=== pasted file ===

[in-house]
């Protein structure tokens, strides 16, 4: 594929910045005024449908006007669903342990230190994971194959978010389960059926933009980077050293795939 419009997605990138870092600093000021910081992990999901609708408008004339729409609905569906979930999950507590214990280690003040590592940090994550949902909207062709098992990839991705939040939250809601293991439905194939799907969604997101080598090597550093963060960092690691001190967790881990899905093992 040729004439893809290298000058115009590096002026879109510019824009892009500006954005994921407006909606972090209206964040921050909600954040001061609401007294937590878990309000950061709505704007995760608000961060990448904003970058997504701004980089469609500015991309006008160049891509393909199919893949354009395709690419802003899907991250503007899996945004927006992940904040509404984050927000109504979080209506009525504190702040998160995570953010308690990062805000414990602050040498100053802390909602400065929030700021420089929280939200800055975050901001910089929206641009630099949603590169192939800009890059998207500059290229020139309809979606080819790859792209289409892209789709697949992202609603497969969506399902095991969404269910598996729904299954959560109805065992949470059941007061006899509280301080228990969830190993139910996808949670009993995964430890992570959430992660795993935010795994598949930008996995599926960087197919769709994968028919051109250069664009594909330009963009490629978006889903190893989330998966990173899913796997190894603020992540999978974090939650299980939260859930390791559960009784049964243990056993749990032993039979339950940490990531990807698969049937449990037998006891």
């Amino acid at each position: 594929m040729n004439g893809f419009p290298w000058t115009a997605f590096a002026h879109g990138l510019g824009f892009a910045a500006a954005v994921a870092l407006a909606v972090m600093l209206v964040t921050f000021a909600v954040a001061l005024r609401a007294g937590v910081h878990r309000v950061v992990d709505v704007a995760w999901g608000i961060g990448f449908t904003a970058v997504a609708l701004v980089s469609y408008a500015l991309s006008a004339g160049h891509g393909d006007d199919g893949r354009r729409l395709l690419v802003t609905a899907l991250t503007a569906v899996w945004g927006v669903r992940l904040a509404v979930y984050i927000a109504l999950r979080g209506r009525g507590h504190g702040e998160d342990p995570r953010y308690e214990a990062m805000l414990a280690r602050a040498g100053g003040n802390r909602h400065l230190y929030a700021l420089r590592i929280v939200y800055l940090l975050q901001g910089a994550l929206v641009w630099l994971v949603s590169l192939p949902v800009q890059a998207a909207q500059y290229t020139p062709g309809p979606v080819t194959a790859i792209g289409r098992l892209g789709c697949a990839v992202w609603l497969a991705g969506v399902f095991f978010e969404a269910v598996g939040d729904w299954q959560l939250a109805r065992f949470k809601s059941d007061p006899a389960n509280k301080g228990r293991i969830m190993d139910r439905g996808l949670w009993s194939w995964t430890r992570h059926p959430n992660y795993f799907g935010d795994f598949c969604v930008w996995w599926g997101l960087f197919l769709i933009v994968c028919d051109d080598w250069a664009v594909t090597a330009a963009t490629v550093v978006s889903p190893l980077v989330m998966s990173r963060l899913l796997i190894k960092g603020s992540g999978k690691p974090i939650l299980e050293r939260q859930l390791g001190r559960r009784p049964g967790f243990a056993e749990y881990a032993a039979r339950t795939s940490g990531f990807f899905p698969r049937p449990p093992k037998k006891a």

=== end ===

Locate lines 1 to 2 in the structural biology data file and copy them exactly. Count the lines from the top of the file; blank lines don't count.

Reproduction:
[in-house]
């Protein structure tokens, strides 16, 4: 594929910045005024449908006007669903342990230190994971194959978010389960059926933009980077050293795939 419009997605990138870092600093000021910081992990999901609708408008004339729409609905569906979930999950507590214990280690003040590592940090994550949902909207062709098992990839991705939040939250809601293991439905194939799907969604997101080598090597550093963060960092690691001190967790881990899905093992 040729004439893809290298000058115009590096002026879109510019824009892009500006954005994921407006909606972090209206964040921050909600954040001061609401007294937590878990309000950061709505704007995760608000961060990448904003970058997504701004980089469609500015991309006008160049891509393909199919893949354009395709690419802003899907991250503007899996945004927006992940904040509404984050927000109504979080209506009525504190702040998160995570953010308690990062805000414990602050040498100053802390909602400065929030700021420089929280939200800055975050901001910089929206641009630099949603590169192939800009890059998207500059290229020139309809979606080819790859792209289409892209789709697949992202609603497969969506399902095991969404269910598996729904299954959560109805065992949470059941007061006899509280301080228990969830190993139910996808949670009993995964430890992570959430992660795993935010795994598949930008996995599926960087197919769709994968028919051109250069664009594909330009963009490629978006889903190893989330998966990173899913796997190894603020992540999978974090939650299980939260859930390791559960009784049964243990056993749990032993039979339950940490990531990807698969049937449990037998006891």